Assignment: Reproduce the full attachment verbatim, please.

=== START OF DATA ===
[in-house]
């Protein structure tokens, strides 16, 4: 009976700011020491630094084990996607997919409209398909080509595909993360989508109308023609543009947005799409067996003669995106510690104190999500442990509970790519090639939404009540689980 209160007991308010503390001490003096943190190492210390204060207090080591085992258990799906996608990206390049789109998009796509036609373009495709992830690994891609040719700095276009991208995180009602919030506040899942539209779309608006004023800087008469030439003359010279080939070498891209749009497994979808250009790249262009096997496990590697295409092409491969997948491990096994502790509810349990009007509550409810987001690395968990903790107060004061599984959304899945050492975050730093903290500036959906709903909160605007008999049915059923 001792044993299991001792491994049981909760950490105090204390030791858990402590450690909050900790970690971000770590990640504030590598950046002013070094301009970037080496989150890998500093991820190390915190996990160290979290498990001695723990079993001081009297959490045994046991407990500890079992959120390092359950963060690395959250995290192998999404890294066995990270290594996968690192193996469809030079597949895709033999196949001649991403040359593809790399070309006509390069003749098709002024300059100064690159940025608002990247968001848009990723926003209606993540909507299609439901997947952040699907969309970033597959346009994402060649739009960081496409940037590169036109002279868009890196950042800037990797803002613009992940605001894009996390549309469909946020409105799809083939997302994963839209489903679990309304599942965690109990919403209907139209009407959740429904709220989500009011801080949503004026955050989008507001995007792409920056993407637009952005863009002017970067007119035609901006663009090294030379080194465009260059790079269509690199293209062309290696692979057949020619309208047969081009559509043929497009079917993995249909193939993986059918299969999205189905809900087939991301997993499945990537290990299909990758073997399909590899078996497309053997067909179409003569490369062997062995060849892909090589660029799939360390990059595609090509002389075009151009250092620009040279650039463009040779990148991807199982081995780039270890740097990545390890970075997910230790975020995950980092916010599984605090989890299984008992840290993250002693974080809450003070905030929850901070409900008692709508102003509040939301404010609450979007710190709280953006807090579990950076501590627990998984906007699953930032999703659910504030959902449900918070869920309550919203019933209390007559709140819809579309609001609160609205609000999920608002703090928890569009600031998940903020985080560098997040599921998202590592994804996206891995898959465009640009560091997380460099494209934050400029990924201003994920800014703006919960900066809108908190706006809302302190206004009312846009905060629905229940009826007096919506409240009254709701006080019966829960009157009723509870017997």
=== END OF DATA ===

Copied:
[in-house]
């Protein structure tokens, strides 16, 4: 009976700011020491630094084990996607997919409209398909080509595909993360989508109308023609543009947005799409067996003669995106510690104190999500442990509970790519090639939404009540689980 209160007991308010503390001490003096943190190492210390204060207090080591085992258990799906996608990206390049789109998009796509036609373009495709992830690994891609040719700095276009991208995180009602919030506040899942539209779309608006004023800087008469030439003359010279080939070498891209749009497994979808250009790249262009096997496990590697295409092409491969997948491990096994502790509810349990009007509550409810987001690395968990903790107060004061599984959304899945050492975050730093903290500036959906709903909160605007008999049915059923 001792044993299991001792491994049981909760950490105090204390030791858990402590450690909050900790970690971000770590990640504030590598950046002013070094301009970037080496989150890998500093991820190390915190996990160290979290498990001695723990079993001081009297959490045994046991407990500890079992959120390092359950963060690395959250995290192998999404890294066995990270290594996968690192193996469809030079597949895709033999196949001649991403040359593809790399070309006509390069003749098709002024300059100064690159940025608002990247968001848009990723926003209606993540909507299609439901997947952040699907969309970033597959346009994402060649739009960081496409940037590169036109002279868009890196950042800037990797803002613009992940605001894009996390549309469909946020409105799809083939997302994963839209489903679990309304599942965690109990919403209907139209009407959740429904709220989500009011801080949503004026955050989008507001995007792409920056993407637009952005863009002017970067007119035609901006663009090294030379080194465009260059790079269509690199293209062309290696692979057949020619309208047969081009559509043929497009079917993995249909193939993986059918299969999205189905809900087939991301997993499945990537290990299909990758073997399909590899078996497309053997067909179409003569490369062997062995060849892909090589660029799939360390990059595609090509002389075009151009250092620009040279650039463009040779990148991807199982081995780039270890740097990545390890970075997910230790975020995950980092916010599984605090989890299984008992840290993250002693974080809450003070905030929850901070409900008692709508102003509040939301404010609450979007710190709280953006807090579990950076501590627990998984906007699953930032999703659910504030959902449900918070869920309550919203019933209390007559709140819809579309609001609160609205609000999920608002703090928890569009600031998940903020985080560098997040599921998202590592994804996206891995898959465009640009560091997380460099494209934050400029990924201003994920800014703006919960900066809108908190706006809302302190206004009312846009905060629905229940009826007096919506409240009254709701006080019966829960009157009723509870017997």